Enforcement Report Issued by State Securities Regulators Emphasize RIAs

November 6, 2012

The North American Securities Administrators Association (NASAA) recently released its Enforcement Report for 2012. A copy can be found here.

Thumbnail image for Thumbnail image for Robert L. Herskovits, Esq.NASAA is an association primarily comprised of state securities regulators. Through the association, its members engage in multi-state enforcement actions and other collaborative activities. NASAA's Enforcement Section tracks trends in securities fraud and oversees the activities of various Project Groups, including: Internet fraud investigations, oil/gas ventures, Reg D investigations, securities investigation database and enforcement zones.

The Enforcement Report contains a multitude of interesting statistics. According to NASAA:

  • The majority of fraud cases involved unregistered persons and/or selling unregistered securities.
  • The most reported securities fraud violations (in order of frequency reported by states) concerned Rule 506 or Reg D offerings, real estate investment schemes, Ponzi schemes, oil & gas investments, and structured products.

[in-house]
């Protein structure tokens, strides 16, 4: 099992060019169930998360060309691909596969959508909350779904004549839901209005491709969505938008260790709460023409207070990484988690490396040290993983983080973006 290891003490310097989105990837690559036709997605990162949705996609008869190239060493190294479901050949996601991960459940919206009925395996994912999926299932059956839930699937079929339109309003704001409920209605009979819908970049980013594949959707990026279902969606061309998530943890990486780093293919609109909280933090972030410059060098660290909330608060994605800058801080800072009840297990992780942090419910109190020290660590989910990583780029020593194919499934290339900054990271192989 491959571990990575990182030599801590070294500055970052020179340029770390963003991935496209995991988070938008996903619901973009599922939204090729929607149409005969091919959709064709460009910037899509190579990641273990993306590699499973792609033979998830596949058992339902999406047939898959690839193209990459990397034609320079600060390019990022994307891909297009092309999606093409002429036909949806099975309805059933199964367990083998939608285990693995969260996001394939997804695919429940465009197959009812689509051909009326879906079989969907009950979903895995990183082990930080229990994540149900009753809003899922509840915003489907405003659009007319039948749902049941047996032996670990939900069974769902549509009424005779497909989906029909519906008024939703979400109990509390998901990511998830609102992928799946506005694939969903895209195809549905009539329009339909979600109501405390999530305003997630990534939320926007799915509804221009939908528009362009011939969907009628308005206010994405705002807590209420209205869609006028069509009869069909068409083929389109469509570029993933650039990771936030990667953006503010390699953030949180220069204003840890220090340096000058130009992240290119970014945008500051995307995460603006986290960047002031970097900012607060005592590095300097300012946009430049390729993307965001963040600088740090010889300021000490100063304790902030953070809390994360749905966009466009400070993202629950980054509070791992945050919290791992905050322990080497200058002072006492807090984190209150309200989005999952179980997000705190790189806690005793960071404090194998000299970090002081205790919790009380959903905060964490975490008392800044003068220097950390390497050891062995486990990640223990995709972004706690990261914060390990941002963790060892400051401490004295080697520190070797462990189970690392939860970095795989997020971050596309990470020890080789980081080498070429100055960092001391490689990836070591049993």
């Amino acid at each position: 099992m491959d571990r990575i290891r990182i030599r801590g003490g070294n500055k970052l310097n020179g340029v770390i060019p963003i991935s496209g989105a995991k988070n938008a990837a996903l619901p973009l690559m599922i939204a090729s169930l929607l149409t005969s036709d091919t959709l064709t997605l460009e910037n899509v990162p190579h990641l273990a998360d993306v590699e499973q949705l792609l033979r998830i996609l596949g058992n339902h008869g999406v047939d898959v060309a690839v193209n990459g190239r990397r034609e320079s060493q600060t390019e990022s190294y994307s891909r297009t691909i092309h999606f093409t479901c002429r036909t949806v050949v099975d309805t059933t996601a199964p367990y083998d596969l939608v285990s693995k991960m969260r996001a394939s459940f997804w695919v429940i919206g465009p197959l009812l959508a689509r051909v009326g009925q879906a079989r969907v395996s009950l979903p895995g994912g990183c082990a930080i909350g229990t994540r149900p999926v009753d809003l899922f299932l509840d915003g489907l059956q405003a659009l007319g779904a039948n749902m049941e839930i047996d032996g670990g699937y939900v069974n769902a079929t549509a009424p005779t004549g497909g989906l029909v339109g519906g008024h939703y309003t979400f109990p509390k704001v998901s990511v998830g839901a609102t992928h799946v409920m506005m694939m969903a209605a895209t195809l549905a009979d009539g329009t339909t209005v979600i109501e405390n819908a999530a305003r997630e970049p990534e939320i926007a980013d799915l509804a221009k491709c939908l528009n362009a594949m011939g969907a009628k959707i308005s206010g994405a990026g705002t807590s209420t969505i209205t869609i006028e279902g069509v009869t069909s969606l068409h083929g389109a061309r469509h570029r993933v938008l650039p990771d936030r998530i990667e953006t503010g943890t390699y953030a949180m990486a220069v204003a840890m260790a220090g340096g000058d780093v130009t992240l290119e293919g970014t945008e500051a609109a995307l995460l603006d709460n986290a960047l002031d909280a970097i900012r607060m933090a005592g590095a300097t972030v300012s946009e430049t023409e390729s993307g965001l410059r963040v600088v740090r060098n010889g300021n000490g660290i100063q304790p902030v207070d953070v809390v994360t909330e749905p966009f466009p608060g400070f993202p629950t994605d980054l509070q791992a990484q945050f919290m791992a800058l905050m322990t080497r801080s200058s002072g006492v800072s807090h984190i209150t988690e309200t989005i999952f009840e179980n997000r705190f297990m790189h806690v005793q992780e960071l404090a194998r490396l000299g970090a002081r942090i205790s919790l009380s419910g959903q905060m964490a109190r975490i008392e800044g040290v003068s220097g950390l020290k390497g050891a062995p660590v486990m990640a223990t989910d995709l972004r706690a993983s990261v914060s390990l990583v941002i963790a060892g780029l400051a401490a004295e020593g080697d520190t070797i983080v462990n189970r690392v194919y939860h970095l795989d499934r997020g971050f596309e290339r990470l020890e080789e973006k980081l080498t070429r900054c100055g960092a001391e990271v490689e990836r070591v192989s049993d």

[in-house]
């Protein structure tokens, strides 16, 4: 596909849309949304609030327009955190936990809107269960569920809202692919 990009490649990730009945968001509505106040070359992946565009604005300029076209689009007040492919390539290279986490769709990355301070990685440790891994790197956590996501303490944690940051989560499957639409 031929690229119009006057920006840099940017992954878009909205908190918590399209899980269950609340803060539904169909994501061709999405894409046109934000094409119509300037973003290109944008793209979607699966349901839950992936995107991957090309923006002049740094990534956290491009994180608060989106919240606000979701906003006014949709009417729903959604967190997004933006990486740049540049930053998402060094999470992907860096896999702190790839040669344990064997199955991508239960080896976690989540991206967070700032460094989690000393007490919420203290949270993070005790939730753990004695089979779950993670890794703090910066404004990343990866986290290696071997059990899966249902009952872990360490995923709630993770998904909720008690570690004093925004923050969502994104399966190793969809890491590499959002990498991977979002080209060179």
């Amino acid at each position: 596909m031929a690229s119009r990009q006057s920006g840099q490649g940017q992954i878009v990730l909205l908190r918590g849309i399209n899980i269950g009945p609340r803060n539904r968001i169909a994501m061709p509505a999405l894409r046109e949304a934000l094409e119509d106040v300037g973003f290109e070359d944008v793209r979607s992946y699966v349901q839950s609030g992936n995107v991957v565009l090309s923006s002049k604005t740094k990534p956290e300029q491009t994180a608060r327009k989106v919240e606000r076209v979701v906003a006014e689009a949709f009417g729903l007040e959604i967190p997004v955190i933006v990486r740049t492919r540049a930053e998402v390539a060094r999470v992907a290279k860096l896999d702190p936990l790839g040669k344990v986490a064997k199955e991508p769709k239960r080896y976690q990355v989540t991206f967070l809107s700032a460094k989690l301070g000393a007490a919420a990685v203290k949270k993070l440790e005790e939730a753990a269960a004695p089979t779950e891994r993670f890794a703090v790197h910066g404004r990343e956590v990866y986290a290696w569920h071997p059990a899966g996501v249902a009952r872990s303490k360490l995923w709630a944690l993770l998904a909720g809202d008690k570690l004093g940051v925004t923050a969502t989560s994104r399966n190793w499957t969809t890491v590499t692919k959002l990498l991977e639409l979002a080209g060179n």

• Interestingly, the NASAA noticed a spike in actions against investment advisor firms, with a total of 399 actions reported, almost twice that reported one year earlier. The number of actions filed investment advisor exceeded the number of actions filed against broker-dealers (359 actions).
  • State securities regulators opened 6,121 investigations, filed 2,602 enforcement actions, and ordered investor restitution of $2.2 billion.
  • Enforcement "trends and developments" reported by the states included the securities fraud violations noted above, as well as bogus promissory notes and affinity fraud.
  • "New threats" include crowdfunding and internet offers, "inappropriate advice" from RIAs, "scam artists" using self-directed IRAs, and EB-5 investment-for-visa schemes.

Regulatory Headaches Coming for Mid-Sized RIAs

The Enforcement Report is interesting because it suggests that mid-sized RIAs will be subject to heightened scrutiny by the states. According to the Report: "The 2010 Dodd-Frank Act laid the groundwork for a major regulatory shift, transferring thousands of mid-sized investment advisors to primary supervision by state regulators, rather than the SEC." It went on to conclude: "As the states implement regular examination schedules and analyze investment advisors that have not been audited in many years, more problems are likely to be discovered."